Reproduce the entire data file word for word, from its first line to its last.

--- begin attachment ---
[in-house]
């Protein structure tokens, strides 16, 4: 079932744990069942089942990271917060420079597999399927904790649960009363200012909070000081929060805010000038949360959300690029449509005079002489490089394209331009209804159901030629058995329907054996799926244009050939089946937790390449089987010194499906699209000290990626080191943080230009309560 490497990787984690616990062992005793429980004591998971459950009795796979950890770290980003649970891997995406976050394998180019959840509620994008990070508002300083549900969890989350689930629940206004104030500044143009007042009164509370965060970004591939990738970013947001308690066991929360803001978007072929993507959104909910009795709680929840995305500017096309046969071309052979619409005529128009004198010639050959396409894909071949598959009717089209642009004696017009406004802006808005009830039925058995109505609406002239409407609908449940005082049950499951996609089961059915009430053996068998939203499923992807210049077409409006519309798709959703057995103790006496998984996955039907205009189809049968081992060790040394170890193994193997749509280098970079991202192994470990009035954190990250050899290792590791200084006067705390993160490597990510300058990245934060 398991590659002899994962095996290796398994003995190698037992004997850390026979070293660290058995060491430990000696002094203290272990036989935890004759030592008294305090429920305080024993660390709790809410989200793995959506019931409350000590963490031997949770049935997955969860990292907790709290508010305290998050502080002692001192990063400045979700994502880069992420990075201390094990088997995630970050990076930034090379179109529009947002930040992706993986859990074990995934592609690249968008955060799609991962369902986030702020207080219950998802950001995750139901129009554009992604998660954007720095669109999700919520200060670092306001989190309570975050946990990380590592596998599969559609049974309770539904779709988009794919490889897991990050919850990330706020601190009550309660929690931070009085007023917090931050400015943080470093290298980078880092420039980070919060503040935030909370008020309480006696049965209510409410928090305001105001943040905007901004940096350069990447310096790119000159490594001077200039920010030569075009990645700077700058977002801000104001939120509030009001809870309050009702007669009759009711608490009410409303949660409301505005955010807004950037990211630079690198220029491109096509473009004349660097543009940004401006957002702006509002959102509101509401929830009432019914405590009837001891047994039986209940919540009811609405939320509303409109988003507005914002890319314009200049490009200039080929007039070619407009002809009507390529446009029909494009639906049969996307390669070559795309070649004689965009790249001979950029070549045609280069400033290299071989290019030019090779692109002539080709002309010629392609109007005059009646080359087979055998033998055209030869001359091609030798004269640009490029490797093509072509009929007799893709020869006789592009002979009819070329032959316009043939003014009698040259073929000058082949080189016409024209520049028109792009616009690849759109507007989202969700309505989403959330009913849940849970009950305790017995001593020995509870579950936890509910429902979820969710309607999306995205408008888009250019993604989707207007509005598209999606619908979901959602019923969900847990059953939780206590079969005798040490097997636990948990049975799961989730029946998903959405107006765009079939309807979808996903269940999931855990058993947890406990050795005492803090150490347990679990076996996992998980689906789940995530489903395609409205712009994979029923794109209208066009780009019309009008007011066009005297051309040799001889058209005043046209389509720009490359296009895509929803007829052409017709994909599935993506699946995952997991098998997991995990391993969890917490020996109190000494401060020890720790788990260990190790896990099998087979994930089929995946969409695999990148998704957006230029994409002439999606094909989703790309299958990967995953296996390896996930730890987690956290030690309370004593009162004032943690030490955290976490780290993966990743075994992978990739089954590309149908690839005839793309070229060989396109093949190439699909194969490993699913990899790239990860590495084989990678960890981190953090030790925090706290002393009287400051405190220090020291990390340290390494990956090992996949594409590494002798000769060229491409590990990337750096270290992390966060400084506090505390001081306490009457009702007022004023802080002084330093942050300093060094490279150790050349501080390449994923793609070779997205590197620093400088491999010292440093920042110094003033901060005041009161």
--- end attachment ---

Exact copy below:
[in-house]
């Protein structure tokens, strides 16, 4: 079932744990069942089942990271917060420079597999399927904790649960009363200012909070000081929060805010000038949360959300690029449509005079002489490089394209331009209804159901030629058995329907054996799926244009050939089946937790390449089987010194499906699209000290990626080191943080230009309560 490497990787984690616990062992005793429980004591998971459950009795796979950890770290980003649970891997995406976050394998180019959840509620994008990070508002300083549900969890989350689930629940206004104030500044143009007042009164509370965060970004591939990738970013947001308690066991929360803001978007072929993507959104909910009795709680929840995305500017096309046969071309052979619409005529128009004198010639050959396409894909071949598959009717089209642009004696017009406004802006808005009830039925058995109505609406002239409407609908449940005082049950499951996609089961059915009430053996068998939203499923992807210049077409409006519309798709959703057995103790006496998984996955039907205009189809049968081992060790040394170890193994193997749509280098970079991202192994470990009035954190990250050899290792590791200084006067705390993160490597990510300058990245934060 398991590659002899994962095996290796398994003995190698037992004997850390026979070293660290058995060491430990000696002094203290272990036989935890004759030592008294305090429920305080024993660390709790809410989200793995959506019931409350000590963490031997949770049935997955969860990292907790709290508010305290998050502080002692001192990063400045979700994502880069992420990075201390094990088997995630970050990076930034090379179109529009947002930040992706993986859990074990995934592609690249968008955060799609991962369902986030702020207080219950998802950001995750139901129009554009992604998660954007720095669109999700919520200060670092306001989190309570975050946990990380590592596998599969559609049974309770539904779709988009794919490889897991990050919850990330706020601190009550309660929690931070009085007023917090931050400015943080470093290298980078880092420039980070919060503040935030909370008020309480006696049965209510409410928090305001105001943040905007901004940096350069990447310096790119000159490594001077200039920010030569075009990645700077700058977002801000104001939120509030009001809870309050009702007669009759009711608490009410409303949660409301505005955010807004950037990211630079690198220029491109096509473009004349660097543009940004401006957002702006509002959102509101509401929830009432019914405590009837001891047994039986209940919540009811609405939320509303409109988003507005914002890319314009200049490009200039080929007039070619407009002809009507390529446009029909494009639906049969996307390669070559795309070649004689965009790249001979950029070549045609280069400033290299071989290019030019090779692109002539080709002309010629392609109007005059009646080359087979055998033998055209030869001359091609030798004269640009490029490797093509072509009929007799893709020869006789592009002979009819070329032959316009043939003014009698040259073929000058082949080189016409024209520049028109792009616009690849759109507007989202969700309505989403959330009913849940849970009950305790017995001593020995509870579950936890509910429902979820969710309607999306995205408008888009250019993604989707207007509005598209999606619908979901959602019923969900847990059953939780206590079969005798040490097997636990948990049975799961989730029946998903959405107006765009079939309807979808996903269940999931855990058993947890406990050795005492803090150490347990679990076996996992998980689906789940995530489903395609409205712009994979029923794109209208066009780009019309009008007011066009005297051309040799001889058209005043046209389509720009490359296009895509929803007829052409017709994909599935993506699946995952997991098998997991995990391993969890917490020996109190000494401060020890720790788990260990190790896990099998087979994930089929995946969409695999990148998704957006230029994409002439999606094909989703790309299958990967995953296996390896996930730890987690956290030690309370004593009162004032943690030490955290976490780290993966990743075994992978990739089954590309149908690839005839793309070229060989396109093949190439699909194969490993699913990899790239990860590495084989990678960890981190953090030790925090706290002393009287400051405190220090020291990390340290390494990956090992996949594409590494002798000769060229491409590990990337750096270290992390966060400084506090505390001081306490009457009702007022004023802080002084330093942050300093060094490279150790050349501080390449994923793609070779997205590197620093400088491999010292440093920042110094003033901060005041009161």